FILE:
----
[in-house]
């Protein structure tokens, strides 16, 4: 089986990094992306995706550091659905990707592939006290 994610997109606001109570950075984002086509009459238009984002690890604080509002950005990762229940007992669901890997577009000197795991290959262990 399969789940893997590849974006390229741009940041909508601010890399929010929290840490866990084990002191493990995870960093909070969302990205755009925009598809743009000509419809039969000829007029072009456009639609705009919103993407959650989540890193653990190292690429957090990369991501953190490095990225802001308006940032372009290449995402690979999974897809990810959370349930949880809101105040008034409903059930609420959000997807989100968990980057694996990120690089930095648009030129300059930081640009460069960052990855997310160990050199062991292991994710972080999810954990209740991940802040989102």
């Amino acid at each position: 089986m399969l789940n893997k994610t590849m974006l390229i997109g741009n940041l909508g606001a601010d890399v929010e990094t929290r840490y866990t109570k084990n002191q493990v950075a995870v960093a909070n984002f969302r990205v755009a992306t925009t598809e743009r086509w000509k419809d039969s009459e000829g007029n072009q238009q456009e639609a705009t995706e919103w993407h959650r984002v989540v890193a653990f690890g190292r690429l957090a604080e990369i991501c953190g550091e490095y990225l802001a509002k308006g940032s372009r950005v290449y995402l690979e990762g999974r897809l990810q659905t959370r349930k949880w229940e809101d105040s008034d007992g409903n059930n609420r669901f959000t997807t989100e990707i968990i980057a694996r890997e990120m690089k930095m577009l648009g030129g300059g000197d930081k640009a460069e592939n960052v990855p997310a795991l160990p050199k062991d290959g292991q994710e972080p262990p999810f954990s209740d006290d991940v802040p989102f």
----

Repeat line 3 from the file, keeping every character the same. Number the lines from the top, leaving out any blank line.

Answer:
């Amino acid at each position: 089986m399969l789940n893997k994610t590849m974006l390229i997109g741009n940041l909508g606001a601010d890399v929010e990094t929290r840490y866990t109570k084990n002191q493990v950075a995870v960093a909070n984002f969302r990205v755009a992306t925009t598809e743009r086509w000509k419809d039969s009459e000829g007029n072009q238009q456009e639609a705009t995706e919103w993407h959650r984002v989540v890193a653990f690890g190292r690429l957090a604080e990369i991501c953190g550091e490095y990225l802001a509002k308006g940032s372009r950005v290449y995402l690979e990762g999974r897809l990810q659905t959370r349930k949880w229940e809101d105040s008034d007992g409903n059930n609420r669901f959000t997807t989100e990707i968990i980057a694996r890997e990120m690089k930095m577009l648009g030129g300059g000197d930081k640009a460069e592939n960052v990855p997310a795991l160990p050199k062991d290959g292991q994710e972080p262990p999810f954990s209740d006290d991940v802040p989102f």